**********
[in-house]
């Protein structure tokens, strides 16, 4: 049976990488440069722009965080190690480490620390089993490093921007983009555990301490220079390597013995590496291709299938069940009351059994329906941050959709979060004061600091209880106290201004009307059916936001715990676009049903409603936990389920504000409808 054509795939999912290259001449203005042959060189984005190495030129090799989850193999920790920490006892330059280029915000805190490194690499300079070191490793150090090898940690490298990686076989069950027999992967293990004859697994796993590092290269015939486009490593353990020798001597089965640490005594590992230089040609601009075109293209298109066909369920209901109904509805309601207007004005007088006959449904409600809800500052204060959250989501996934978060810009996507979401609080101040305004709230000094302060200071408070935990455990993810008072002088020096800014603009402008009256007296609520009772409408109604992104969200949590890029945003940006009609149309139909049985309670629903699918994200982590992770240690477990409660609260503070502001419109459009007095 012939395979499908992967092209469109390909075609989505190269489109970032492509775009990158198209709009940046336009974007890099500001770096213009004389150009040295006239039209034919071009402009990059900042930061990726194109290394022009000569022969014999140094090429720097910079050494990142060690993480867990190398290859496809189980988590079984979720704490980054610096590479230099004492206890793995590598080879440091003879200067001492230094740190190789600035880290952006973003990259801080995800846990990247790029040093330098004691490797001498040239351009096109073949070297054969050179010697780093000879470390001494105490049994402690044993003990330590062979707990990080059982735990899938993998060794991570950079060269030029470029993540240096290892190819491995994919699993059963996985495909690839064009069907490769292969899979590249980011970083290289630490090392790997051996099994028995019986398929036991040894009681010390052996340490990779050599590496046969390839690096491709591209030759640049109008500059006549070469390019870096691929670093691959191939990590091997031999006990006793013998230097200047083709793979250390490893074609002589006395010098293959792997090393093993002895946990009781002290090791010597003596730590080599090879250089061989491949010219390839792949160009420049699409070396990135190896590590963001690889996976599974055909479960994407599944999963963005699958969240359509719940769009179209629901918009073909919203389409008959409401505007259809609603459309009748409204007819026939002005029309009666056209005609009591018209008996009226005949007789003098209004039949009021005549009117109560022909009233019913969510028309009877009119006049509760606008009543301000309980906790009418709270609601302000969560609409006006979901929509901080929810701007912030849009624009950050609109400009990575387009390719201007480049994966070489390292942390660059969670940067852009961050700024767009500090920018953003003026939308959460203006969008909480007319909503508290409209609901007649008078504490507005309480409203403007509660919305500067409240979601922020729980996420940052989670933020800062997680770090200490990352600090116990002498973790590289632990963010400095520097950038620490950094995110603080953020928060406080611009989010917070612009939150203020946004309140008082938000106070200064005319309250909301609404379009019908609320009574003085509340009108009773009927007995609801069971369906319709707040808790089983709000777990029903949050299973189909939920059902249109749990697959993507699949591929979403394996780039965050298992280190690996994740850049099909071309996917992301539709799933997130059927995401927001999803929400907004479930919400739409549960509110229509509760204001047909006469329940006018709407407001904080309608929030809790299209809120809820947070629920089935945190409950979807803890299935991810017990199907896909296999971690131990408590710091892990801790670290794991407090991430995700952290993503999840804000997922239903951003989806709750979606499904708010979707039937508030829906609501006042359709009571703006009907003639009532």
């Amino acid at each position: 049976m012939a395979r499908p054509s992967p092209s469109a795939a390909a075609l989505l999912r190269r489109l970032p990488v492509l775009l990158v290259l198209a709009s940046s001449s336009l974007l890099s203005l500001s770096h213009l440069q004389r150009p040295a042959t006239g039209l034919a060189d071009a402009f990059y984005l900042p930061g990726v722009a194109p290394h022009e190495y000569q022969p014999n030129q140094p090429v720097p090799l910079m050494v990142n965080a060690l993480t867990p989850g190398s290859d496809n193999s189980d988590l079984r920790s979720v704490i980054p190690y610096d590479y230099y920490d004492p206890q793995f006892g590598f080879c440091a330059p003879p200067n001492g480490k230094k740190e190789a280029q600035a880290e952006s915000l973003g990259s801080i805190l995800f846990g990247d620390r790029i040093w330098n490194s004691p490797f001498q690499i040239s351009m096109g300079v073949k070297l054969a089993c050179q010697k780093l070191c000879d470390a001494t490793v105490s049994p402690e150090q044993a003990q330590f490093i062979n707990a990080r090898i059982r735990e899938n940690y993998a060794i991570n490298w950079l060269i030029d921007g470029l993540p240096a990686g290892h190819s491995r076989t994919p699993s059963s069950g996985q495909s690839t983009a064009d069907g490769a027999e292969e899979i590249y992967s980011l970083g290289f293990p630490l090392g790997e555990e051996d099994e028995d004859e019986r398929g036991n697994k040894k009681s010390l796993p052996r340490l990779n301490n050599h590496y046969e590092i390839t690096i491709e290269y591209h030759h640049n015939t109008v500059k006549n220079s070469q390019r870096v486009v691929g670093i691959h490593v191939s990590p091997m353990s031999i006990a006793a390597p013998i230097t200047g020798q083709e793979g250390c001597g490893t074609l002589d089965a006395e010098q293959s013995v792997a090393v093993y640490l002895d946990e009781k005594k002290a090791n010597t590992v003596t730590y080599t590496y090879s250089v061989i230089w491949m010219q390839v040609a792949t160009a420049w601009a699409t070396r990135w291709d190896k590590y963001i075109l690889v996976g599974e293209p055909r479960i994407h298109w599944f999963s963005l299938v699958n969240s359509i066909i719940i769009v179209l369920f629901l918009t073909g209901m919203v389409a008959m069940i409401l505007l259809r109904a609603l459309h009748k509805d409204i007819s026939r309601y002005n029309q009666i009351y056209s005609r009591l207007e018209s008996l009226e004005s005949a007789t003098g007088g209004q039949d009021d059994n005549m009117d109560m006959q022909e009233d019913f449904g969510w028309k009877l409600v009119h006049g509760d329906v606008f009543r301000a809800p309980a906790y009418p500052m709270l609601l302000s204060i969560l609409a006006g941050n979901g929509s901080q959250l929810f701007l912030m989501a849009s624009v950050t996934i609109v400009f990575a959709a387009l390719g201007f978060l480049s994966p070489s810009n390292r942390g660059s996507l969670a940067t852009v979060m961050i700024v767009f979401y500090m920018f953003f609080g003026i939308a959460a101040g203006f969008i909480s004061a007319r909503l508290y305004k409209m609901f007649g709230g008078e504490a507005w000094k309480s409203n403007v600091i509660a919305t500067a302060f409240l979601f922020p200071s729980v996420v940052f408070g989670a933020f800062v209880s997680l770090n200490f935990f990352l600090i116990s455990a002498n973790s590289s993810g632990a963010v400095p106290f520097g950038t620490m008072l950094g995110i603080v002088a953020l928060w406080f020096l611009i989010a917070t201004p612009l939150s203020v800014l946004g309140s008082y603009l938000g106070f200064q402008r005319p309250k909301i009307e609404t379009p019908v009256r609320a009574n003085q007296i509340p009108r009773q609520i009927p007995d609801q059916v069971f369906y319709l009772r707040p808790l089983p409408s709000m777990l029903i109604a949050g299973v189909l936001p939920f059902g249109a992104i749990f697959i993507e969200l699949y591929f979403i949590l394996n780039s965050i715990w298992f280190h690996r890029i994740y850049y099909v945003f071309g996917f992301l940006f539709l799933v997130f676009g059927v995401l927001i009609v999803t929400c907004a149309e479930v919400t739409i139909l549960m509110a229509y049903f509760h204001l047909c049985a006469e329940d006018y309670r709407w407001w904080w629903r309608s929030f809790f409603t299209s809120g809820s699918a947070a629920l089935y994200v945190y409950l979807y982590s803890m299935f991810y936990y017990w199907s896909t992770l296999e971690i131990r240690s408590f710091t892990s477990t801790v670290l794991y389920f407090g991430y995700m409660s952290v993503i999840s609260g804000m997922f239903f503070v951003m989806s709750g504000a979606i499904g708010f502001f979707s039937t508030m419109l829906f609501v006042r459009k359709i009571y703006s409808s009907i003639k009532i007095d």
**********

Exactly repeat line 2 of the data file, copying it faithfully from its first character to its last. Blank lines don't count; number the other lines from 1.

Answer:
């Protein structure tokens, strides 16, 4: 049976990488440069722009965080190690480490620390089993490093921007983009555990301490220079390597013995590496291709299938069940009351059994329906941050959709979060004061600091209880106290201004009307059916936001715990676009049903409603936990389920504000409808 054509795939999912290259001449203005042959060189984005190495030129090799989850193999920790920490006892330059280029915000805190490194690499300079070191490793150090090898940690490298990686076989069950027999992967293990004859697994796993590092290269015939486009490593353990020798001597089965640490005594590992230089040609601009075109293209298109066909369920209901109904509805309601207007004005007088006959449904409600809800500052204060959250989501996934978060810009996507979401609080101040305004709230000094302060200071408070935990455990993810008072002088020096800014603009402008009256007296609520009772409408109604992104969200949590890029945003940006009609149309139909049985309670629903699918994200982590992770240690477990409660609260503070502001419109459009007095 012939395979499908992967092209469109390909075609989505190269489109970032492509775009990158198209709009940046336009974007890099500001770096213009004389150009040295006239039209034919071009402009990059900042930061990726194109290394022009000569022969014999140094090429720097910079050494990142060690993480867990190398290859496809189980988590079984979720704490980054610096590479230099004492206890793995590598080879440091003879200067001492230094740190190789600035880290952006973003990259801080995800846990990247790029040093330098004691490797001498040239351009096109073949070297054969050179010697780093000879470390001494105490049994402690044993003990330590062979707990990080059982735990899938993998060794991570950079060269030029470029993540240096290892190819491995994919699993059963996985495909690839064009069907490769292969899979590249980011970083290289630490090392790997051996099994028995019986398929036991040894009681010390052996340490990779050599590496046969390839690096491709591209030759640049109008500059006549070469390019870096691929670093691959191939990590091997031999006990006793013998230097200047083709793979250390490893074609002589006395010098293959792997090393093993002895946990009781002290090791010597003596730590080599090879250089061989491949010219390839792949160009420049699409070396990135190896590590963001690889996976599974055909479960994407599944999963963005699958969240359509719940769009179209629901918009073909919203389409008959409401505007259809609603459309009748409204007819026939002005029309009666056209005609009591018209008996009226005949007789003098209004039949009021005549009117109560022909009233019913969510028309009877009119006049509760606008009543301000309980906790009418709270609601302000969560609409006006979901929509901080929810701007912030849009624009950050609109400009990575387009390719201007480049994966070489390292942390660059969670940067852009961050700024767009500090920018953003003026939308959460203006969008909480007319909503508290409209609901007649008078504490507005309480409203403007509660919305500067409240979601922020729980996420940052989670933020800062997680770090200490990352600090116990002498973790590289632990963010400095520097950038620490950094995110603080953020928060406080611009989010917070612009939150203020946004309140008082938000106070200064005319309250909301609404379009019908609320009574003085509340009108009773009927007995609801069971369906319709707040808790089983709000777990029903949050299973189909939920059902249109749990697959993507699949591929979403394996780039965050298992280190690996994740850049099909071309996917992301539709799933997130059927995401927001999803929400907004479930919400739409549960509110229509509760204001047909006469329940006018709407407001904080309608929030809790299209809120809820947070629920089935945190409950979807803890299935991810017990199907896909296999971690131990408590710091892990801790670290794991407090991430995700952290993503999840804000997922239903951003989806709750979606499904708010979707039937508030829906609501006042359709009571703006009907003639009532």